OSHA requirements are set by statute, standards and regulations. Our interpretation letters explain these requirements and how they apply to particular circumstances, but they cannot create additional employer obligations. This letter constitutes OSHA's interpretation of the requirements discussed. Note that our enforcement guidance may be affected by changes to OSHA rules. Also, from time to time we update our guidance in response to new information. To keep apprised of such developments, you can consult OSHA's website at http://www.osha.gov.
June 1, 1992
Mr. Mathew A. Ros
Delta International Machinery Corporation
246 Alpha Drive
Pittsburgh, Pennsylvania 15238-2985
Dear Mr. Ros:
This is in response to your letters addressed to James Dillard, of my staff, both dated March 4. Your first letter requests confirmation that Electrical Testing Laboratories is a recognized testing laboratory; and your second letter deals with whether or not the Occupational Safety and Health Administration (OSHA) offers a product certification program for machinery.
As you will note from the attached list of Nationally Recognized Testing Laboratories (NRTL's), Electrical Testing Laboratories is indeed listed to certify certain products or categories of products. For your information and use, I am enclosing a copy of 1910.7, Definition and Requirements for a Nationally Recognized Testing Laboratory including Appendix A, OSHA Recognition Process for Nationally Recognized Testing Laboratories.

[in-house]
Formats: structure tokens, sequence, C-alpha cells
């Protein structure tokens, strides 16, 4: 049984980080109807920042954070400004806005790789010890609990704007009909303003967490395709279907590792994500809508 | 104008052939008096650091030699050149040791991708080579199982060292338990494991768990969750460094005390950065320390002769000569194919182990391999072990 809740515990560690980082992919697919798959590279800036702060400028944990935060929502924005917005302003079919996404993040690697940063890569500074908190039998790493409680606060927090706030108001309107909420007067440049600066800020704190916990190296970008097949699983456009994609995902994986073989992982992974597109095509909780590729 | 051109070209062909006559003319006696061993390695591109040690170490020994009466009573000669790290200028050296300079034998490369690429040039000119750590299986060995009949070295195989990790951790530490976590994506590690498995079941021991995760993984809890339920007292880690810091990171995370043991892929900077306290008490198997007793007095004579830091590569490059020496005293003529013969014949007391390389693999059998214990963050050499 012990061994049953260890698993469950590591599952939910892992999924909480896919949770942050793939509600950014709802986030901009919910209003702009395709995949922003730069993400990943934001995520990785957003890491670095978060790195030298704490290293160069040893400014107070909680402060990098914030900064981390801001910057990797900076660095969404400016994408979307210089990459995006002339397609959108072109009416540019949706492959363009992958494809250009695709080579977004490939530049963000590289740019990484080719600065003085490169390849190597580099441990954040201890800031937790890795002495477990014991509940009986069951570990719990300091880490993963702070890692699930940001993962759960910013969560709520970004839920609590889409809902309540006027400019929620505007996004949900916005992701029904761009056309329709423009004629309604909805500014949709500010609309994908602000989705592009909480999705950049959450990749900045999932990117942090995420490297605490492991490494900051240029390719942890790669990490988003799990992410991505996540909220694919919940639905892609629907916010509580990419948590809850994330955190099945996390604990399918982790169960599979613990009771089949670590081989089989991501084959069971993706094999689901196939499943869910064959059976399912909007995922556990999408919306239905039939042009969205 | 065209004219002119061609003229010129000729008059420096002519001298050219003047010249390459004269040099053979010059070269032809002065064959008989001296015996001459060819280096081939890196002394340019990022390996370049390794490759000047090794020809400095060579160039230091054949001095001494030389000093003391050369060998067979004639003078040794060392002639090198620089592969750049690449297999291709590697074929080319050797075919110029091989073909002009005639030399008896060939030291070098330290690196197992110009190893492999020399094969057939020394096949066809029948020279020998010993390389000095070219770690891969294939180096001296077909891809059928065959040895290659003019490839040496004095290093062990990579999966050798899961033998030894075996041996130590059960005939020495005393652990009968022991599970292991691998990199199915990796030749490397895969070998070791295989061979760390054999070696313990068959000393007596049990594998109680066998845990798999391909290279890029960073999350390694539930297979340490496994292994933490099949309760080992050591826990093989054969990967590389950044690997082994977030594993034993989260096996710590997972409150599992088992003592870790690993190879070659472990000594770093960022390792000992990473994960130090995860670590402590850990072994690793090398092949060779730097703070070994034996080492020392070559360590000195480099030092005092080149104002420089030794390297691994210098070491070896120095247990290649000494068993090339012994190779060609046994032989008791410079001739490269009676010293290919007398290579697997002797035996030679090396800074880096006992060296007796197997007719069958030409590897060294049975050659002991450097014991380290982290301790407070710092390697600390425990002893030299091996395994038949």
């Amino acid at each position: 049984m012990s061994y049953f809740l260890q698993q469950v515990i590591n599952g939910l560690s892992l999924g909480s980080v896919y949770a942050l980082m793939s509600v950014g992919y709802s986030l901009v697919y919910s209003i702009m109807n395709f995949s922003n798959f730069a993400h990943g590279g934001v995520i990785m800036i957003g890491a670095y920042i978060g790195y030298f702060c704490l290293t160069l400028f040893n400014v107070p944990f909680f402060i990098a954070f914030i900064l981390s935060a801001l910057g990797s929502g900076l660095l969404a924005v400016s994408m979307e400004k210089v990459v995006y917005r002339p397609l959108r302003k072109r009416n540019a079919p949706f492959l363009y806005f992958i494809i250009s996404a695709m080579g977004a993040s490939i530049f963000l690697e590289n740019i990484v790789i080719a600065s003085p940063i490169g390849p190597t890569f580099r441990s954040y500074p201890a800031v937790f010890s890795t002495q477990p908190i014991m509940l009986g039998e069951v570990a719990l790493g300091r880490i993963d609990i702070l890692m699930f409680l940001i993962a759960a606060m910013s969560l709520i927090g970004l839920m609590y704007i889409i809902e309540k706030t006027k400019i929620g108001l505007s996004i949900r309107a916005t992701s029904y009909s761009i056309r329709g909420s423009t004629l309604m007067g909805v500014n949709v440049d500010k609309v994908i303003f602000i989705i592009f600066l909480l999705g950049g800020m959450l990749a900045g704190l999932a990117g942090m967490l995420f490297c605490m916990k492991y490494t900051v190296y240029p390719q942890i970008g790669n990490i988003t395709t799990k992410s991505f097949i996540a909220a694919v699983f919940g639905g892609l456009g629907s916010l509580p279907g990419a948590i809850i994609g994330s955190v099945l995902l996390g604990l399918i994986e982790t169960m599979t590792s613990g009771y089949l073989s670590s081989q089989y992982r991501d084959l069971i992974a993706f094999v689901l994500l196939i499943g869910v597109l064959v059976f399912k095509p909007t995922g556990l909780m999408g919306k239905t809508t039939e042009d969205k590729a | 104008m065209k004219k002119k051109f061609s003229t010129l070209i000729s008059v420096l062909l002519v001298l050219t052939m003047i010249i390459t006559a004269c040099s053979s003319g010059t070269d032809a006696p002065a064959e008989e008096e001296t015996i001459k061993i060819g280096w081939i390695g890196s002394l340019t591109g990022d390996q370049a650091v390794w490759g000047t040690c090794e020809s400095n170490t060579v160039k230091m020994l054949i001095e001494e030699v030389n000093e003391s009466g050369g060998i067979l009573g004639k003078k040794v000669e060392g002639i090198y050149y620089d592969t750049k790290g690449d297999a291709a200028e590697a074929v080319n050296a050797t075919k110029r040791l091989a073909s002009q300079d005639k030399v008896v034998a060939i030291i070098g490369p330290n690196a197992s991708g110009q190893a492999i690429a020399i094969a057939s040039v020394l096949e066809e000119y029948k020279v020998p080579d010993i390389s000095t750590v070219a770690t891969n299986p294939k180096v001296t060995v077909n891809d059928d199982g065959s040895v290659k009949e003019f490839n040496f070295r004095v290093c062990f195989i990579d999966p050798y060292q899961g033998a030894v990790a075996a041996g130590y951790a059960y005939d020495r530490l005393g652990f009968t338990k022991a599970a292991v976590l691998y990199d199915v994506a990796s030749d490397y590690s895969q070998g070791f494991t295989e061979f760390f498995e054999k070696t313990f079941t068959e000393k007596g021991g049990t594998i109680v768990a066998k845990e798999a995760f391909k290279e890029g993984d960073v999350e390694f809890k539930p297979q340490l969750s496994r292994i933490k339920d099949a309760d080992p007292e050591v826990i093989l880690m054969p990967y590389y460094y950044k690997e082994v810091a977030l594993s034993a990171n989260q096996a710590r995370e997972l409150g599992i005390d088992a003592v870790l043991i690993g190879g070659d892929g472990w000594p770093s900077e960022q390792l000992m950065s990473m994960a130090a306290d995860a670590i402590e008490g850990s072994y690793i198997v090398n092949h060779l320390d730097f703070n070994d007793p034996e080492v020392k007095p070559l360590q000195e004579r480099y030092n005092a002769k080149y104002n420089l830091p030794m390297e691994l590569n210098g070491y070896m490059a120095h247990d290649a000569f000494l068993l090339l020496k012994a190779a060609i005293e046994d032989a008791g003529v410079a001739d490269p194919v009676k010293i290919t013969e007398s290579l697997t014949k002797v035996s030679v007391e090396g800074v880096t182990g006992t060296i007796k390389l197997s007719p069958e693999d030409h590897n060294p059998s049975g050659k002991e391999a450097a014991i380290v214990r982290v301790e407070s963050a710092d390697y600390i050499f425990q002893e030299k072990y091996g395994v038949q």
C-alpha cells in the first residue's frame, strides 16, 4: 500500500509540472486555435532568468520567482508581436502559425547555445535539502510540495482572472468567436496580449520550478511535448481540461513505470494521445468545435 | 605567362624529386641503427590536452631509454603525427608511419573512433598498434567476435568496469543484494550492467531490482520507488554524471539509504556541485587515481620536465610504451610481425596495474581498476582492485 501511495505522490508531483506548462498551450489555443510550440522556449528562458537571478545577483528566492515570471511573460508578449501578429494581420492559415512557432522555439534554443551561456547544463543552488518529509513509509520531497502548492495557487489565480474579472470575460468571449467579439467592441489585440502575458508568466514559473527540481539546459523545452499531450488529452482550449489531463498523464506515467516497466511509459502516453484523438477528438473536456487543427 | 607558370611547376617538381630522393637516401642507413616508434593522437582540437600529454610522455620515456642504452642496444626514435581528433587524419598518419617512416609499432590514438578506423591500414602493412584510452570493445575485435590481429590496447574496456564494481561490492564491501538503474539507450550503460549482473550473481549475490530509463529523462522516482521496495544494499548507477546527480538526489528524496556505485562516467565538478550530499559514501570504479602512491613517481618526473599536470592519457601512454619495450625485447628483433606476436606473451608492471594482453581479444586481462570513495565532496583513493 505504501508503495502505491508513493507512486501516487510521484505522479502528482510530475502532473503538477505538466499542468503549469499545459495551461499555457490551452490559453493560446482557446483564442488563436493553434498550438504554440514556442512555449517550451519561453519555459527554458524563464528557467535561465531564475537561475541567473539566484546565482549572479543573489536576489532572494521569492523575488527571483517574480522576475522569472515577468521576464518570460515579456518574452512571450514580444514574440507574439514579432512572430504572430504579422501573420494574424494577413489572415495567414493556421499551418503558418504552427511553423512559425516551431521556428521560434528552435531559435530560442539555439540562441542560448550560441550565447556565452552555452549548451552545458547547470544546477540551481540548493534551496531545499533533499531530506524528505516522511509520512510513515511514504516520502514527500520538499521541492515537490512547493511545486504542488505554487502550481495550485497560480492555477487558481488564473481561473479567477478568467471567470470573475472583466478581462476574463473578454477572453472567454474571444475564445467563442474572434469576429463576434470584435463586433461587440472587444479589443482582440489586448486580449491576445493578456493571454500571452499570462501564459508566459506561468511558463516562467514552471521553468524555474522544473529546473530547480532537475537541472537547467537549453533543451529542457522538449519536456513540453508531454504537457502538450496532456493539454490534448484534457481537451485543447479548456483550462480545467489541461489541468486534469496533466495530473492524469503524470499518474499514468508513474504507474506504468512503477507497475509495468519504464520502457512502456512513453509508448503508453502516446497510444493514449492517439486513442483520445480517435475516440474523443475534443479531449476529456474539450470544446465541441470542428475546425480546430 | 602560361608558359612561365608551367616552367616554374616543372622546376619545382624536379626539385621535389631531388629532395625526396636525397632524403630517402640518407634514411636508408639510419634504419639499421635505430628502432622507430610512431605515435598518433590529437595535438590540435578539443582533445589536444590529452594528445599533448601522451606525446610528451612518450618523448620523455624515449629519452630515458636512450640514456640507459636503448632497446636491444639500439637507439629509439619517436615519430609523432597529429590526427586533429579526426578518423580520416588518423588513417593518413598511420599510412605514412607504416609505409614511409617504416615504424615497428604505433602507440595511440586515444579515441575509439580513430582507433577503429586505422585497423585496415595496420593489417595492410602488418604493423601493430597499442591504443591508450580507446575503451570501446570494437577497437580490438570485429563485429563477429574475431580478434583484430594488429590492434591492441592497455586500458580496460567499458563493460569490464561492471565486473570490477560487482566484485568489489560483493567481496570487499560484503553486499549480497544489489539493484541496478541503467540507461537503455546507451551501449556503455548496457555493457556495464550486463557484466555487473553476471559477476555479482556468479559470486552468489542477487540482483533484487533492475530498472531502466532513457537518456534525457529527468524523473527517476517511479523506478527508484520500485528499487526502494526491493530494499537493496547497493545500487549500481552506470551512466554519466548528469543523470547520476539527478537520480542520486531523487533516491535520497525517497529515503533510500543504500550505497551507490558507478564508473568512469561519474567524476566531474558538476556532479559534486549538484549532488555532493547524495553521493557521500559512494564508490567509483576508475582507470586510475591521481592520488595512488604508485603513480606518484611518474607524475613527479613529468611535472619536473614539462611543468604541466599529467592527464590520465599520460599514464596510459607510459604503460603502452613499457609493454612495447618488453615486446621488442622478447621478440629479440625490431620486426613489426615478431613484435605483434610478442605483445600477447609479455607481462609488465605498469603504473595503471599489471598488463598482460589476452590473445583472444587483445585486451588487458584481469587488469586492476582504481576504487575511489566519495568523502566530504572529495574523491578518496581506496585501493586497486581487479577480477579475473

In regard to product certification, OSHA does not test, approve, certify, or endorse any equipment or product, including machinery. We note from your letter and enclosure that the DeWalt compound miter saw apparently has the Underwriters Laboratories (UL) label, which indicates approval by UL, thereby making it acceptable to OSHA with respect to electrical design and fabrication.
The Occupational Safety and Health Act contains no provisions allowing approval or endorsement of equipment or products. Alterations or misapplication of an otherwise safe piece of equipment could easily create a hazardous condition beyond the manufacturer's control. For this reason, the compliance of a machine or process with OSHA's standards can only be determined by the safety and health professionals observing it actually in us under specific conditions.
Thank you for your interest in occupational safety and health. If we can be of further assistance, please do not hesitate to contact us.
Raymond E. Donnelly, Director
Office of General Industry